Preschool Teacher

  • Teach children basic skills such as identifying colors, shapes, numbers, and letters
  • Work with children in groups or one on one, depending on the needs of children and on the subject matter
  • Plan and carry out a curriculum that focuses on different areas of child development
  • Organize activities so children can learn about the world, explore interests, and develop skills
  • Develop schedules and routines to ensure children have enough physical activity and rest
  • Watch for signs of emotional or developmental problems in each child and bring them to the attention of the child’s parents
  • Keep records of the children’s progress, routines, and interests, and inform parents about their child’s development

Young children learn from playing, problem solving, and experimenting. Preschool teachers use play and other instructional techniques to teach children. For example, they use storytelling and rhyming games to teach language and vocabulary. They may help improve children’s social skills by having them work together to build a neighborhood in a sandbox or teach math by having children count when building with blocks.

Preschool teachers work with children from different ethnic, racial, and religious backgrounds. Teachers include topics in their lessons that teach children how to respect people of different backgrounds and cultures.

Child day care services60%
Religious, grantmaking, civic, professional, and similar organizations17
Elementary and secondary schools; state, local, and private15
Individual and family services3

It may be rewarding to see children develop new skills and gain an appreciation of knowledge and learning. However, it can also be tiring to work with young, active children all day.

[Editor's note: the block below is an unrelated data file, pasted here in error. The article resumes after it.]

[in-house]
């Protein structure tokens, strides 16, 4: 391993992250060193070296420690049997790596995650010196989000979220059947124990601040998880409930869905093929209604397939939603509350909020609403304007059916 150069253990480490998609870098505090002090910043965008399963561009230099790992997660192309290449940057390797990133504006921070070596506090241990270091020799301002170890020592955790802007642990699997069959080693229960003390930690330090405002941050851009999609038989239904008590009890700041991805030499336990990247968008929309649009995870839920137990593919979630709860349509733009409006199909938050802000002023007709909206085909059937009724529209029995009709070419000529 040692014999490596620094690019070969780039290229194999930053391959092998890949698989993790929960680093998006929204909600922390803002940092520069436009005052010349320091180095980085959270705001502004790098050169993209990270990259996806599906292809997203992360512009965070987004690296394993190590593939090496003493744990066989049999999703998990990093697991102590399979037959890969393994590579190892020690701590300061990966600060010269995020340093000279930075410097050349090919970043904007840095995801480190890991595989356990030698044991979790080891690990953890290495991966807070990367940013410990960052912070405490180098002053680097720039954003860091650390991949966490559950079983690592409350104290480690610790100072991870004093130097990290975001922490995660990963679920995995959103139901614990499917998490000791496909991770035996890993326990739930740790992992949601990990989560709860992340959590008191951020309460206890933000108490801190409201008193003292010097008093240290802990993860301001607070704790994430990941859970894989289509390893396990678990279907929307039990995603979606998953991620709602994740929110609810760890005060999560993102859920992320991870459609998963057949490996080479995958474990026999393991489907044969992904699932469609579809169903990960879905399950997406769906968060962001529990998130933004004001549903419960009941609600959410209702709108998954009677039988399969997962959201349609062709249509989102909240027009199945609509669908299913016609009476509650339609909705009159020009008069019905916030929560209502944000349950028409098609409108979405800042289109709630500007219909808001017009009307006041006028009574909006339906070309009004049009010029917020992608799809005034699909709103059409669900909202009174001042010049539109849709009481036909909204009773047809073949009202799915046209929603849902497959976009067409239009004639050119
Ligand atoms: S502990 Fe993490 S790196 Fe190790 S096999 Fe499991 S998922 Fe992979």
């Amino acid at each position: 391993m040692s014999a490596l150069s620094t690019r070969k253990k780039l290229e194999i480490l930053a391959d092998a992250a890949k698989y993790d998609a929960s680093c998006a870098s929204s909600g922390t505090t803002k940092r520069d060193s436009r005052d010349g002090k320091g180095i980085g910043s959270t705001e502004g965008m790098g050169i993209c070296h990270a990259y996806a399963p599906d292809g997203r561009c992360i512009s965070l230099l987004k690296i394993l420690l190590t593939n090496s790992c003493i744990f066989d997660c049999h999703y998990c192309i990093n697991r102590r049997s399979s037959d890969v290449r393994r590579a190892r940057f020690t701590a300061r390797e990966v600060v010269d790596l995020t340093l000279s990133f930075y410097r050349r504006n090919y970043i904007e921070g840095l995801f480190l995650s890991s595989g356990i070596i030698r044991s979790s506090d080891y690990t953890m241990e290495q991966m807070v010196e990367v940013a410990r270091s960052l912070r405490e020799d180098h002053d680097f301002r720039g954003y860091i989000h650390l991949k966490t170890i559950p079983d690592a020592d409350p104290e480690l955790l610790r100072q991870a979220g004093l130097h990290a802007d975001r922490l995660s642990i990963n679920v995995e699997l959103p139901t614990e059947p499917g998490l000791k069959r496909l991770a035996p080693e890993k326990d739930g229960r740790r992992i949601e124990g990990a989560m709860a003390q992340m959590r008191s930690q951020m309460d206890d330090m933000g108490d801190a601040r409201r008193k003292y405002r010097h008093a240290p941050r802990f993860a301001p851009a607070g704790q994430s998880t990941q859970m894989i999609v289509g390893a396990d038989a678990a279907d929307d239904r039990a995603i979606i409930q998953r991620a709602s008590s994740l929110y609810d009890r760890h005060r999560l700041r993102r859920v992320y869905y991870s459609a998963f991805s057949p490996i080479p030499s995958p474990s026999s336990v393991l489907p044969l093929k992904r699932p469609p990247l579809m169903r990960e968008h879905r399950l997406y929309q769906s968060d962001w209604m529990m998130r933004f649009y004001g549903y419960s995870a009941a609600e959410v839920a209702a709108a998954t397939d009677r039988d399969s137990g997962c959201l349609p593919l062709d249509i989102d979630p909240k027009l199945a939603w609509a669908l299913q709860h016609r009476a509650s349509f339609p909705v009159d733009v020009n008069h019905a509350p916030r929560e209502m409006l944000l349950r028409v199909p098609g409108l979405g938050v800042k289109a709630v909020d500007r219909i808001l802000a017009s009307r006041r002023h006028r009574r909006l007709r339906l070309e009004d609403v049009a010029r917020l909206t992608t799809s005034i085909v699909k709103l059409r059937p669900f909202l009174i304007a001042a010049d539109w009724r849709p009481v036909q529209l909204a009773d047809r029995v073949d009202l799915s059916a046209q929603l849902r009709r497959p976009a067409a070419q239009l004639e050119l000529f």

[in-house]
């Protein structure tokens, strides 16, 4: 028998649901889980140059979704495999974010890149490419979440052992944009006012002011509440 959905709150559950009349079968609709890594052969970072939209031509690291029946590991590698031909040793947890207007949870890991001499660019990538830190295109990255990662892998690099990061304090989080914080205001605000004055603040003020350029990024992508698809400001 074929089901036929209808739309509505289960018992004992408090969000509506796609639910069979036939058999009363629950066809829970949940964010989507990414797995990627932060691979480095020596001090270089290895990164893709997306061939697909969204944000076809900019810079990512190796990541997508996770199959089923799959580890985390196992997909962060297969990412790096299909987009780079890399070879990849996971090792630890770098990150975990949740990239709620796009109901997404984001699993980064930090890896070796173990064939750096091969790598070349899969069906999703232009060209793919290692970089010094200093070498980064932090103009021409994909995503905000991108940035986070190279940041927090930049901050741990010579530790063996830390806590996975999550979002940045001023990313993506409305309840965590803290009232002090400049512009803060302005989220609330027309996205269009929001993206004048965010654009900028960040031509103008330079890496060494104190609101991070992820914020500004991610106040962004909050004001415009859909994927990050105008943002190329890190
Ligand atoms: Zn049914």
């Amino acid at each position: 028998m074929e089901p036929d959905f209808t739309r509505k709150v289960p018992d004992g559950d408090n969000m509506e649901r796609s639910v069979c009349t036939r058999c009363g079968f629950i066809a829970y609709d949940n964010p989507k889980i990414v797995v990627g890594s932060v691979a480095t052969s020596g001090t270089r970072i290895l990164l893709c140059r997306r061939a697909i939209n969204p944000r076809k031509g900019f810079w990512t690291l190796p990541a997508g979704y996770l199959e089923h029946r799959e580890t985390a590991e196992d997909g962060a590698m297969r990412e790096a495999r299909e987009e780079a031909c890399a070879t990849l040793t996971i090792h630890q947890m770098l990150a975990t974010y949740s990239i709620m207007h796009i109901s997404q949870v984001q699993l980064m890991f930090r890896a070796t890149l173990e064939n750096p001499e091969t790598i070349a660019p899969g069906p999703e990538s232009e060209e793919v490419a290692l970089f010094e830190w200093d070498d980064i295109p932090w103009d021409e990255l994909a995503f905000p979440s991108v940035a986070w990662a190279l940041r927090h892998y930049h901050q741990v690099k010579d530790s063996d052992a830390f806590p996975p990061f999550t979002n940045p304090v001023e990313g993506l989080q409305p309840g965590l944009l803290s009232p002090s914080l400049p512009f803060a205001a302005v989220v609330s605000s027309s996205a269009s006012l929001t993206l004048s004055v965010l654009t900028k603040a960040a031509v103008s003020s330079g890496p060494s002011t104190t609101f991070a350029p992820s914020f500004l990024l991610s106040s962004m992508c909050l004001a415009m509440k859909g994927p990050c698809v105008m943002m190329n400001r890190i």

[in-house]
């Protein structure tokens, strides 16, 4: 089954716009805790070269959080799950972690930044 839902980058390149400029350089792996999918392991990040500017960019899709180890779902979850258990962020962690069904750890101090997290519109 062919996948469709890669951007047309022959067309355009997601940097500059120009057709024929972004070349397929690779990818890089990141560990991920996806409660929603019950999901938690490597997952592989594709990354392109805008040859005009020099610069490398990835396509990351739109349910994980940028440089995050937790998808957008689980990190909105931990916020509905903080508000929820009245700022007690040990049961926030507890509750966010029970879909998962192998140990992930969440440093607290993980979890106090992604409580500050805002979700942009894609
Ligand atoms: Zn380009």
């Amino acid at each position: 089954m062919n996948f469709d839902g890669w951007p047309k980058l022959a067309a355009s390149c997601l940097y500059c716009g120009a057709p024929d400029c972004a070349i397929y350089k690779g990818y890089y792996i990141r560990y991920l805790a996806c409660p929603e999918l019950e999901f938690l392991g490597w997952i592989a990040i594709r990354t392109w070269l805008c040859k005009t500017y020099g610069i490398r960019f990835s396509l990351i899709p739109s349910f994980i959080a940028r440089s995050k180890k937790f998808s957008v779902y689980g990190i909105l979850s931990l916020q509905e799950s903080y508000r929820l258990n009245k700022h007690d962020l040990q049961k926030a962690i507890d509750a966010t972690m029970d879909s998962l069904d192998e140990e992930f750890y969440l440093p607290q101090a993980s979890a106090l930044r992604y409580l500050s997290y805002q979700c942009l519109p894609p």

Work Schedules

Preschool teachers in public schools generally work during school hours. Many work the traditional 10-month school year and have a 2-month break during the summer. Some preschool teachers may teach in summer programs.

Preschool teachers in center-based Head Start programs are required to have at least an associate’s degree. However, at least 50 percent of all preschool teachers in Head Start programs nationwide must have a bachelor’s degree in early childhood education or a related field. Those with a degree in a related field must have experience teaching preschool-age children.

In public schools, preschool teachers are generally required to have at least a bachelor’s degree in early childhood education or a related field. Bachelor’s degree programs include instruction on children’s development, teaching young children, and observing and documenting children’s progress.

Steps to Take

Because of the importance of quality preschool teachers, the standards for entry into the field have increased as well. Preschool teachers can be found in Head Start programs, public schools, and private daycare programs. Some teachers work the traditional 10-month school year but others work a full 12-month year.